Blame NDC MPs also if momo tax is approved – Financial analyst to Ghanaians

Approval of the 2022 budget statement which was presented to Parliament by the Finance Minister Ken Ofori Atta on Wednesday November 17, will require the support of lawmakers from both sides of the house to do so.



Therefore, if the tax on mobile money transaction (E-levy), a policy proposal that has met heavy opposition from a section of Ghanaians, is approved by Parliament, the National Democratic Congress Members of Parliament should also be held liable, not only those on the government’s side.

Those were the words of a Fiscal Policy Specialist at Oxfam, Dr Alex Ampaabeng.

In his view, the NDC have appreciable numbers in the legislature to reject the proposal if they are truly concerned that this is going to lead to hardships.

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His comments were in reaction to the criticism against the policy proposal by the National Communications Officer of the NDC, Sammy Gyamfi.

Sammy Gyamfi had said on the Key Points on TV3 Saturday November 20 that the government is only punishing Ghanaians for their own recklessness following the introduction of this tax.

“They are punishing Ghanaians for their on recklessness,” Sammy said among other things.

Speaking on the same show. Mr Ampaabeng who is also against this particular tax stated that if Ghanaians wake up and this levy has been pass it has the concerns of both parties.



“That is the first point that I want to make,” he said and further urged Sammy Gyamfi to call on their legislators to do the right thing regarding this tax.

He further indicated that the tax is going to counter the government’s agenda of ensuring a cashless system because people will now have to resort to relying on cash transactions.

Due to the hue and cry over this policy proposal, Energy Minister Dr Mathew Opoku said a lot of education is required on the e-levy that has been introduced in the 2022 budget statement.

Speaking on the New Day show on TV3 he said the levy affects specific transactions, not all.

“The implementation is going to come with education, not everything that is affected. For example less than hundred cedis transaction is not affected. There is a lot of education that needs to be done,” the Manhyia South MP told TV3’s Johnnie Hughes on Thursday November 18.

His colleague lawmaker for Ningo Prampram, Samuel Nartey George for his part, said the government did not engage the telecom companies before announcing the introduction of the tax on mobile money services in the 2022 budget statement.

“Let me state for the records that the government has not engaged any of the service providers in the telecoms space on how the draconian ‘digital tax’ would be implemented. How do you announce a tax when those to implement it & be affected by it are left in the dark? Clueless bunch,” he said in a tweet.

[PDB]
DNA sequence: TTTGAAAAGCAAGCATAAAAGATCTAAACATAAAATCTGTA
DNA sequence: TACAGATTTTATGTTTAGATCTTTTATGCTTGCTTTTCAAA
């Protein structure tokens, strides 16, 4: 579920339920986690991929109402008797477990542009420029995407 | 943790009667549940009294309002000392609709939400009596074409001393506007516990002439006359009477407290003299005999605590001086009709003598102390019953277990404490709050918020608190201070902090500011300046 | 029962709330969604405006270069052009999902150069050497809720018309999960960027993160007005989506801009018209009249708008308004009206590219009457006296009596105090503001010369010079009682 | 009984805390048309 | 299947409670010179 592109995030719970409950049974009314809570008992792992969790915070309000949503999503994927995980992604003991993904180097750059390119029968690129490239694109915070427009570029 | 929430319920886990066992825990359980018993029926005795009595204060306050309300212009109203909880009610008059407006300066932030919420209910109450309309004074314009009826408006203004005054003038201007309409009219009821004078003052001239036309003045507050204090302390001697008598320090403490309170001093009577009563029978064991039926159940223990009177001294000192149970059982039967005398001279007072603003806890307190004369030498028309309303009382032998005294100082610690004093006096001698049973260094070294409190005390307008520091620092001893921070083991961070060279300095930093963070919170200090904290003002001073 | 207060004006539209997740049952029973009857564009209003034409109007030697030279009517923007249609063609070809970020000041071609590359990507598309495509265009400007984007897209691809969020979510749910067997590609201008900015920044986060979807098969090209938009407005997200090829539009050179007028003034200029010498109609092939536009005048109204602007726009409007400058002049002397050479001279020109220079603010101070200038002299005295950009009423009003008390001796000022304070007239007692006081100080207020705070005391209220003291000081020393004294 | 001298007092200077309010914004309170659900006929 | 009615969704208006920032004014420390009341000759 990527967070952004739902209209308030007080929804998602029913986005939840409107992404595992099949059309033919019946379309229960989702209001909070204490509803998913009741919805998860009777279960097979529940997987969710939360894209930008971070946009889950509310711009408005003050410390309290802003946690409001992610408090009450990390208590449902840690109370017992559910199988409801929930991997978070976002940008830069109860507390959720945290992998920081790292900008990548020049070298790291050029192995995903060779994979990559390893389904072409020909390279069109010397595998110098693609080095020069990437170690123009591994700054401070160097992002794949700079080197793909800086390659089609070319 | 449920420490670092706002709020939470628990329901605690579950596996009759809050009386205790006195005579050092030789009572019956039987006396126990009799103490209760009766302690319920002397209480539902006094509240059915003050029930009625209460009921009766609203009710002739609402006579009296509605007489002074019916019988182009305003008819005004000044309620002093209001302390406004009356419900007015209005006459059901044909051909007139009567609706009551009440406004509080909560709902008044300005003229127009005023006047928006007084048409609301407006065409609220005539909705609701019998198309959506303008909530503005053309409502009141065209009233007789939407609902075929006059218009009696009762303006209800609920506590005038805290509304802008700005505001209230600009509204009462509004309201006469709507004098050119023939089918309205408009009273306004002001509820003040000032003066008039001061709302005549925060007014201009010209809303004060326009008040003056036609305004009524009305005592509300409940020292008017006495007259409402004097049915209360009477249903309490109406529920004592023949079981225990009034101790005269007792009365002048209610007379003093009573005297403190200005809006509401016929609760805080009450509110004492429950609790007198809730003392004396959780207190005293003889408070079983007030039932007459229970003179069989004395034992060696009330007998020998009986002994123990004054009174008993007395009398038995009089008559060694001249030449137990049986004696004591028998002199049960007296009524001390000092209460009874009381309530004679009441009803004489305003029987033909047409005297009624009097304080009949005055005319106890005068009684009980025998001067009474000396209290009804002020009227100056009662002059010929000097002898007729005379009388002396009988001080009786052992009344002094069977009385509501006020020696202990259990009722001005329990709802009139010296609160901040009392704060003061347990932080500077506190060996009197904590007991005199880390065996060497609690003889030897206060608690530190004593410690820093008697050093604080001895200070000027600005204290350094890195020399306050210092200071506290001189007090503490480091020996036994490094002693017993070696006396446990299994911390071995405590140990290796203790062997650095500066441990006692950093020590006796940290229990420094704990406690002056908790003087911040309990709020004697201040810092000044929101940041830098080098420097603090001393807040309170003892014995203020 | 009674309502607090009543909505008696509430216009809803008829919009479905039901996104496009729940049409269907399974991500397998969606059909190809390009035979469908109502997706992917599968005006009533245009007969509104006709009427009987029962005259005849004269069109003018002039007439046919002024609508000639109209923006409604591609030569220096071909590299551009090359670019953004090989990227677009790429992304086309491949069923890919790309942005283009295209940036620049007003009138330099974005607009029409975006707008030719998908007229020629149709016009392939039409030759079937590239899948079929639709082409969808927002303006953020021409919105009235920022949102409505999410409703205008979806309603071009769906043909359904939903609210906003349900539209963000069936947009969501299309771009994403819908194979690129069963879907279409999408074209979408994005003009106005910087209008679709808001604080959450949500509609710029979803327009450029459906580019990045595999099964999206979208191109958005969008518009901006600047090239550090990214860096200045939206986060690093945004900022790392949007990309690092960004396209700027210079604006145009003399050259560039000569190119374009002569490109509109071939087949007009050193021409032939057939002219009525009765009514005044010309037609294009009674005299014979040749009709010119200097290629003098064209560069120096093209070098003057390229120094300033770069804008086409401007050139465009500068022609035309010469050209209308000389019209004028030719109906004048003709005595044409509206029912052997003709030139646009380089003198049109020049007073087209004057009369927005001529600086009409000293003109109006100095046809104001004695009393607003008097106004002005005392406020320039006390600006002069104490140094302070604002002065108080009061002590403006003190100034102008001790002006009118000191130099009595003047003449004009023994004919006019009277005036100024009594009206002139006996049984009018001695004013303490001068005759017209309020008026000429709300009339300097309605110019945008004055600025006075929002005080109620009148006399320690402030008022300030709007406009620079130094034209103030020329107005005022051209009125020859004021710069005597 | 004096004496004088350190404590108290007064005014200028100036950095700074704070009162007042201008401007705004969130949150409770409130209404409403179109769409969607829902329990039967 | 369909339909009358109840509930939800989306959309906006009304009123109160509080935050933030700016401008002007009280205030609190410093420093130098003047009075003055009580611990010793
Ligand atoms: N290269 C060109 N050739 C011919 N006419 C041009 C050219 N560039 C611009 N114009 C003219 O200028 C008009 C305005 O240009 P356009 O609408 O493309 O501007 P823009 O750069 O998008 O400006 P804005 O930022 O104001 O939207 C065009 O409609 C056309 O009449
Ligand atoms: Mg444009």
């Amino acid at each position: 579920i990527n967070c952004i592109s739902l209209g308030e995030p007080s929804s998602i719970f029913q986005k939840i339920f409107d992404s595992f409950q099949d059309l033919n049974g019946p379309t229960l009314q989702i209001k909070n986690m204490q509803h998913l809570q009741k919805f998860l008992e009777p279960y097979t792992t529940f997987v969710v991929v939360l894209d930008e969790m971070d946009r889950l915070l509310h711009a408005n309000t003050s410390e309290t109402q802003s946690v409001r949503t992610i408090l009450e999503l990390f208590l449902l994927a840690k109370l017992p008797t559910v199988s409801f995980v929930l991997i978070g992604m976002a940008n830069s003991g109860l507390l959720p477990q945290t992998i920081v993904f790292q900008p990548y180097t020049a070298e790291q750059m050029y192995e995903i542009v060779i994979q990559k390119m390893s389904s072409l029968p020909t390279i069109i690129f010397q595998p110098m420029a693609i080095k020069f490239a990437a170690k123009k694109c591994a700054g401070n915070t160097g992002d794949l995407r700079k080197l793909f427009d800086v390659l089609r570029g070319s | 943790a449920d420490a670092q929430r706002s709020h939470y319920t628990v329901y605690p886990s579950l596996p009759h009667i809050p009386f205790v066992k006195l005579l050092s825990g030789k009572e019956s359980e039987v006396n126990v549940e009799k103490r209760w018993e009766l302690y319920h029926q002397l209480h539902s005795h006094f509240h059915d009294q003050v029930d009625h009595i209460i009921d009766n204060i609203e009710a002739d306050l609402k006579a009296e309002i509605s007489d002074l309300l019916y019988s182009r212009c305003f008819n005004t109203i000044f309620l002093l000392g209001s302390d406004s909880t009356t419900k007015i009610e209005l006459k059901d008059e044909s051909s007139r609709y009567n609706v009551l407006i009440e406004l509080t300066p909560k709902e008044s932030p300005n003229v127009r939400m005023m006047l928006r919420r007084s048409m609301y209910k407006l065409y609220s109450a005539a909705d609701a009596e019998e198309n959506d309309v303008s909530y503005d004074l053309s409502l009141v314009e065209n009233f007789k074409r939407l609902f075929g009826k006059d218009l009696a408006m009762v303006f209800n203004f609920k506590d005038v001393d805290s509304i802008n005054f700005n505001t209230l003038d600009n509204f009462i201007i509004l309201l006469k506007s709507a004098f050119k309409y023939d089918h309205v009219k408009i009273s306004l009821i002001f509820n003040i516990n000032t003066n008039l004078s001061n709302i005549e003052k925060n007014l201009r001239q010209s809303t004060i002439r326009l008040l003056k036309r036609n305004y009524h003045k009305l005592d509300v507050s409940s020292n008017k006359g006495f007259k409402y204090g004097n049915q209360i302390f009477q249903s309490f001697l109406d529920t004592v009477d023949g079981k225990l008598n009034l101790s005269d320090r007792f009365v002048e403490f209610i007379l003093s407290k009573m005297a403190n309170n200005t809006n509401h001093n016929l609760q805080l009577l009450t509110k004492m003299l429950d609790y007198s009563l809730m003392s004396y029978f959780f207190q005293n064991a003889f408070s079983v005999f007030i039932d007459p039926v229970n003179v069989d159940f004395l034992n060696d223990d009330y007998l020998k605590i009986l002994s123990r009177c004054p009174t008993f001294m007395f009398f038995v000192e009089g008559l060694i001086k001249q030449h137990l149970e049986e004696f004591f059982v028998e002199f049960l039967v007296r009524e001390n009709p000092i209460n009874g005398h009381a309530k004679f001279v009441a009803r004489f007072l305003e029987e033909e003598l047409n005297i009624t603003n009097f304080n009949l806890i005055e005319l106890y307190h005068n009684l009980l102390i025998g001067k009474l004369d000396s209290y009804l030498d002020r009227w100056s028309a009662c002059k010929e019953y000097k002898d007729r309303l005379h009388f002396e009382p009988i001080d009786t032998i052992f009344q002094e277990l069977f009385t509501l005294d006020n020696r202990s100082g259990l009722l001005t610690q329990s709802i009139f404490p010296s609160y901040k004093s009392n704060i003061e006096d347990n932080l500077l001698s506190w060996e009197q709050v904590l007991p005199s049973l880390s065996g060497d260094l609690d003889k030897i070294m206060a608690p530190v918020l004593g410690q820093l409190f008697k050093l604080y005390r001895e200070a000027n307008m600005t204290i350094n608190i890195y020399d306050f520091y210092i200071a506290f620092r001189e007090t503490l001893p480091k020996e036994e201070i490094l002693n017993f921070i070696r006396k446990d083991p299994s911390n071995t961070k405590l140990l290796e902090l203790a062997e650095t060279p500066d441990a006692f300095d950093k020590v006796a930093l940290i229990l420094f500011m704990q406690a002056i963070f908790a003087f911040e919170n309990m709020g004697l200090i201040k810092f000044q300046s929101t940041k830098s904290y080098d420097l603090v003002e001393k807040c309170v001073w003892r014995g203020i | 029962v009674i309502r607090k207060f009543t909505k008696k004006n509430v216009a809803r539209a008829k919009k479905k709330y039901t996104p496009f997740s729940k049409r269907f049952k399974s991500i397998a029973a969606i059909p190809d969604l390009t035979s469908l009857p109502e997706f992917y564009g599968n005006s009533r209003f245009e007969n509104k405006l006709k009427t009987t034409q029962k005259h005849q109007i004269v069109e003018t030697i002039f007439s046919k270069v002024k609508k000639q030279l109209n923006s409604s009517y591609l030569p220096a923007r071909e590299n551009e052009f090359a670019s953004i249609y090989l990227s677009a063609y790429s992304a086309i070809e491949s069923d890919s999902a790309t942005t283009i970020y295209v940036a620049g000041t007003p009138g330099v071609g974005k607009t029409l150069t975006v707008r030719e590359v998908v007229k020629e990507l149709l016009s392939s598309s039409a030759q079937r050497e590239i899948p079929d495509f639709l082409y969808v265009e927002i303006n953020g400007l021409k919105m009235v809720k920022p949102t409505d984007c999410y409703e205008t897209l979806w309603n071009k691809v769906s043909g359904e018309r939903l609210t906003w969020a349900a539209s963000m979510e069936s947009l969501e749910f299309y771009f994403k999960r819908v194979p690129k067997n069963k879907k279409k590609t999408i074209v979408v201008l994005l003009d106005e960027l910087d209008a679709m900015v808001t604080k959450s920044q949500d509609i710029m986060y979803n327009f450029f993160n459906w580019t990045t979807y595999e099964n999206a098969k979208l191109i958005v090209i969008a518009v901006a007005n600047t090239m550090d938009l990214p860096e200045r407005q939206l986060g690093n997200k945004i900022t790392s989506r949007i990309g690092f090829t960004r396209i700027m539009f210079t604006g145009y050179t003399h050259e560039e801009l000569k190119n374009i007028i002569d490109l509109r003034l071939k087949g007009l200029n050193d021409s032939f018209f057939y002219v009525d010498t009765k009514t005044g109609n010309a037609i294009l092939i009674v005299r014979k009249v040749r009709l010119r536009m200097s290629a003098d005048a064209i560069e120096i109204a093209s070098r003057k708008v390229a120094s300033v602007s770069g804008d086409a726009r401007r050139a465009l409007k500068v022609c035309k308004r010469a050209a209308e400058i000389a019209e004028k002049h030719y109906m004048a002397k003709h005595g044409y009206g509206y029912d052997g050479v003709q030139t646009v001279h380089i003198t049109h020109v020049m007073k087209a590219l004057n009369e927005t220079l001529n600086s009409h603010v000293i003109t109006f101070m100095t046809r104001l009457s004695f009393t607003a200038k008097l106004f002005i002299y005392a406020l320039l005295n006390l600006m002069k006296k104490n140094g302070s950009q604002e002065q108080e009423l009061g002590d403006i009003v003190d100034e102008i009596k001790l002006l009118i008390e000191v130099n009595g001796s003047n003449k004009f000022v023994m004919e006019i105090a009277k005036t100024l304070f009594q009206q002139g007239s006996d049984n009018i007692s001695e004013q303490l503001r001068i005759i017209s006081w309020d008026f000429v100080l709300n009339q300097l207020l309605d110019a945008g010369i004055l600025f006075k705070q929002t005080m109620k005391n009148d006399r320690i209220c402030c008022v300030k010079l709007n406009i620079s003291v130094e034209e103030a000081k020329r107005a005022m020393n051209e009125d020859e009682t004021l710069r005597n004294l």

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He added “The NCA and the Ministry of Communications are now inviting Telcos and Service providers in the space to a meeting on Friday to discuss implementation of a policy announced in the budget? Such a clueless bunch of managers. Post facto thinking.”

Finance Minister Ken Ofori-Atta announced a new levy to be charged by government in 2022 on all electronic transactions to widen the tax net and rope in the informal sector.

“It is becoming clear there exists enormous potential to increase tax revenues by bringing into the tax bracket, transactions that could be best defined as being undertaken in the ‘informal economy’,” Mr Ofori-Atta observed on Wednesday, November 17 as he presented the 2022 budget statement in Parliament.

“After considerable deliberations, government has decided to place a levy on all electronic transactions to widen the tax net and rope in the informal sector. This shall be known as the ‘Electronic Transaction Levy or E-Levy’.”



He explained that the new E-levy will be a 1.75 per cent charge on all electronic transactions covering mobile money payments, bank transfers, merchant payments and inward remittances to be borne by the sender except inward remittances, which will be borne by the recipient.

This will, however, not affect transactions that add up to GH¢100 pr less per day.

“A portion of the proceeds from the E-Levy will be used to support entrepreneurship, youth employment, cyber security, digital and road infrastructure among others.”

This new levy is scheduled to start Saturday, January 1, 2022.

In 2020, total value of transactions was estimated to be over GH¢500 million with mobile money subscribers and users growing by 16 percent in 2019.

According to a Bank of Ghana report, Ghana saw an increase of over 120 percent in the value of digital transactions between February 2020 and February 2021 compared to 44 percent for the period February 2019 to February 2020 due to the convenience they offer.

This was definitely heightened by the advent of Covid-19 especially during the lockdown.

 

Read also: We’ll stand by Ghanaians to oppose MoMo tax – Minority


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